Physicians are most interested in which patients should undergo HCC surveillance after achieving SVR by DAAs. Male gender, older age, alcohol abuse, diabetes mellitus, the existence of advanced fibrosis (F3) or cirrhosis, higher alpha-fetoprotein and no SVR are risk factors for HCC occurrence. The existence of cirrhosis is the most important risk factor for HCC development. Therefore, guidelines recommend patients with advanced liver fibrosis or cirrhosis at the time of DAAs treatment should stay in HCC surveillance even after DAA-induced SVR. FIB-4 and aspartate aminotransferase to platelet ratio index (APRI) are easily accessible non-invasive indicators which can be used as stratification risk factors for HCC development, alongside cirrhosis. Kanwal et al.[37] divided cirrhotic patients who achieved SVR with DAAs into three groups: patients who had persistently high FIB-4/APRI over time, patients who experienced a decline in FIB-4/APRI, and patients who had persistently low FIB-4/APRI. Annual HCC incidence remained below 1.5% in the third subgroup, suggesting that it might be possible to exclude these cirrhotic patients from HCC surveillance programs. On the contrary, the annual HCC incidence was between 0.4% to 1.6% in non-cirrhotic patients but with high FIB-4/APRI subgroup (FIB-4>3.25/APRI >1.5), which was high enough to recommend HCC surveillance in these patients.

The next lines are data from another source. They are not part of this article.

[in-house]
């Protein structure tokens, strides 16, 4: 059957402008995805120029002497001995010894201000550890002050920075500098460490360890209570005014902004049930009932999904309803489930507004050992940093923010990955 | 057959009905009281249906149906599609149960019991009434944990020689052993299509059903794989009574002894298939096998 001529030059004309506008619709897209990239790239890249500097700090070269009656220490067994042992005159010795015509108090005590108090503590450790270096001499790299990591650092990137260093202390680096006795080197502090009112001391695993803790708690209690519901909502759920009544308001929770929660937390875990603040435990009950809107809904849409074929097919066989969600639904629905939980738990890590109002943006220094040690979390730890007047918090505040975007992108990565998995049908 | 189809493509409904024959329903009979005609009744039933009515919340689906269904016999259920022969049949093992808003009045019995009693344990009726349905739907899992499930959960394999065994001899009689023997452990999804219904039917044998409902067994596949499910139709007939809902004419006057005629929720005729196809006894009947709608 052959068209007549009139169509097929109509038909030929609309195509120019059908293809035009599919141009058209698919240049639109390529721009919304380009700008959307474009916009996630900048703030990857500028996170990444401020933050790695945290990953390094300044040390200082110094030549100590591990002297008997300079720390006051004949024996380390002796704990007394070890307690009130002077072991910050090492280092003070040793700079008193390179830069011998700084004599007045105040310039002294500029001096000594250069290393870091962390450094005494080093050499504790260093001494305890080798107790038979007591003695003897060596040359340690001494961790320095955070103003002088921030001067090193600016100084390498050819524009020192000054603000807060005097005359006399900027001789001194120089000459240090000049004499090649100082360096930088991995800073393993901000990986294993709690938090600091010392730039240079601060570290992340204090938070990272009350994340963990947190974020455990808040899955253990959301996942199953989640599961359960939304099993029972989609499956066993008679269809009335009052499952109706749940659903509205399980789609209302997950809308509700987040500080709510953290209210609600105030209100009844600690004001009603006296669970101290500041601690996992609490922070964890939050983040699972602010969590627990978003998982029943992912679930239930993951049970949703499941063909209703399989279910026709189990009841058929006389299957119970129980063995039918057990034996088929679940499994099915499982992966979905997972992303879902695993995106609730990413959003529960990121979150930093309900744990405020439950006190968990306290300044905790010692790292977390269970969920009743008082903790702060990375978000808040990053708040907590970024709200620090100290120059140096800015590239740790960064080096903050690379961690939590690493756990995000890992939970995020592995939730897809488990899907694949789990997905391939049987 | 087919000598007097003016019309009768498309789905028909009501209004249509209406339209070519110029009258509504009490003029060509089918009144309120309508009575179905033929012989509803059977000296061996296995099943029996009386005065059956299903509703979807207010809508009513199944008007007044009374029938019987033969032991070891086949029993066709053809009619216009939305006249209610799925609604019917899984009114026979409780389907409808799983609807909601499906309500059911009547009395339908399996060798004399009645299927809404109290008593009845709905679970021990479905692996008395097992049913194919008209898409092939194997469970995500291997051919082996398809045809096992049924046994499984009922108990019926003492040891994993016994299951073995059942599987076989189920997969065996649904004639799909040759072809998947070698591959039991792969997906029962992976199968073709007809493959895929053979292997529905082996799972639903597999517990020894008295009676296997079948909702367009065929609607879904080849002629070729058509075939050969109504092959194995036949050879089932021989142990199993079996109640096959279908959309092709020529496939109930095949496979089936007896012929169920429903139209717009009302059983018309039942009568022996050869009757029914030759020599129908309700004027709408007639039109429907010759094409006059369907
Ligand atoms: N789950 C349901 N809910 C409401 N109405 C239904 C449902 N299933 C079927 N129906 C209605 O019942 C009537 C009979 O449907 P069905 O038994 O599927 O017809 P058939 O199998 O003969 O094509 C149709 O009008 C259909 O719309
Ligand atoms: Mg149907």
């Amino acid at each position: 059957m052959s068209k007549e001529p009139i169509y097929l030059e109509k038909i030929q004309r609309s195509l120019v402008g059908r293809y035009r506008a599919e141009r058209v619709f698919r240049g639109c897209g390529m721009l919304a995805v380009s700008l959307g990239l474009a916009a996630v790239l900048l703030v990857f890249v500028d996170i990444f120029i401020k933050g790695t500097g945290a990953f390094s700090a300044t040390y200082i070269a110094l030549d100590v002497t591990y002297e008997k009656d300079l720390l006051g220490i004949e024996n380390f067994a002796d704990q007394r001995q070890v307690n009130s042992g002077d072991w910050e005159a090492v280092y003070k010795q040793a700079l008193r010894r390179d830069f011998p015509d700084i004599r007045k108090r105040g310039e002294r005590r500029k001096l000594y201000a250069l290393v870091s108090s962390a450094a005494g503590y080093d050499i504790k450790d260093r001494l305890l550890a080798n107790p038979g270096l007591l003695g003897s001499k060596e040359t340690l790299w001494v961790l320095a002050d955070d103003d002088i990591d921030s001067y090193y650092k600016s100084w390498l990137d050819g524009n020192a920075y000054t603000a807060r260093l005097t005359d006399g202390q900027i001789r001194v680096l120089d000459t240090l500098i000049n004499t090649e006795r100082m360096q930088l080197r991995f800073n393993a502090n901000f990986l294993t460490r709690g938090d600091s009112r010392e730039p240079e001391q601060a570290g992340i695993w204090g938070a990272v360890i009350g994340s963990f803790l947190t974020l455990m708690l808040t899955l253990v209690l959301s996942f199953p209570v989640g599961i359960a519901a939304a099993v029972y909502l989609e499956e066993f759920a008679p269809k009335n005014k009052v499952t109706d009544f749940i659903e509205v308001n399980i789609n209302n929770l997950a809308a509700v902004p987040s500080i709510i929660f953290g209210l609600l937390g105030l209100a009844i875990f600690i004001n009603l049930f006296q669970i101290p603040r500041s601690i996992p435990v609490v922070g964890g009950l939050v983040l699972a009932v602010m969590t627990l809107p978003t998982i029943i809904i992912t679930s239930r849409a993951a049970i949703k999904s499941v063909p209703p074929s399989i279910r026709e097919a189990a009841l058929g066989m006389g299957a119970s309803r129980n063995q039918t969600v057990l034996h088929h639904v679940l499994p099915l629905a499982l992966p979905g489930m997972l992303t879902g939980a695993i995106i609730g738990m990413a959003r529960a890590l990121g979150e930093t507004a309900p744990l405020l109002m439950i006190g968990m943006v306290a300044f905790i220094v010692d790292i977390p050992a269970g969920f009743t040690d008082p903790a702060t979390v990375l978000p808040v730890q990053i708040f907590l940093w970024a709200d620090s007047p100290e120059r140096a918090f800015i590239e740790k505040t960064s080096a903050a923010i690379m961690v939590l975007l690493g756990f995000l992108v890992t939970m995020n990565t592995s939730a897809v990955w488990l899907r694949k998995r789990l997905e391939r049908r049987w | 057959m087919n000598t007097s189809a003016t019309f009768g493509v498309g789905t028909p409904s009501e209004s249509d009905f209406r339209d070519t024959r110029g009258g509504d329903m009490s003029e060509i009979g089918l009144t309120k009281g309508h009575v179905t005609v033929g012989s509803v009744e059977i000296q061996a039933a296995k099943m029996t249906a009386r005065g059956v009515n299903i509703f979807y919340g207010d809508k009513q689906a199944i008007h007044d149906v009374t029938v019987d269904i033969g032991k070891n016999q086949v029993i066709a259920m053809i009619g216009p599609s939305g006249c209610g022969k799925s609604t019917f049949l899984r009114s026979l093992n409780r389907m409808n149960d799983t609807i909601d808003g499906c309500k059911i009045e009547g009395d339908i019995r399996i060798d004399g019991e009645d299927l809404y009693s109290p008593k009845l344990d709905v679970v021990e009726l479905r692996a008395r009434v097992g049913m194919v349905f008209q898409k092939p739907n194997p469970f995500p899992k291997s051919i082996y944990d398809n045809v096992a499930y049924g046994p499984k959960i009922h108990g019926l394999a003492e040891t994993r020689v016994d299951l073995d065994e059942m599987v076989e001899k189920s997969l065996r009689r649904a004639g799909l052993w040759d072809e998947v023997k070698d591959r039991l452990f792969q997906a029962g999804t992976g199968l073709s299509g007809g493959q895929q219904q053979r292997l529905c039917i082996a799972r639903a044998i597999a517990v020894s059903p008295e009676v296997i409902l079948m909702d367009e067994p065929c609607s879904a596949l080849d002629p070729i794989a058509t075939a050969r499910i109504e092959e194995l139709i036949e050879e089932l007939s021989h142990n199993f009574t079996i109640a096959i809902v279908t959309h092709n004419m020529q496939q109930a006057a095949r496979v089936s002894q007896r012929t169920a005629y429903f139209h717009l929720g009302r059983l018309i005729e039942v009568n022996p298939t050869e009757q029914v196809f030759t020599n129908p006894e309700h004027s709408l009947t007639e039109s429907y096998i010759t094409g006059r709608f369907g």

Although the impact of DAAs treatment and HCC has been extensively published, our review has some strengths. Firstly, we divide the studies not supporting high rates of HCC occurrence after DAAs treatment into three categories, which facilitates easy comparison between studies. Secondly, we include the most recent published evidence on this topic up to April, 2020, with the majority of studies published in 2019 and 2020, with follow-up of three to five years. Thirdly, we discuss the changes in HCC incidence over time following DAAs-induced HCV eradication. Fourthly, we emphasize FIB-4/APRI as the stratification factors besides cirrhosis, which is more useful for the patients with F3 fibrosis.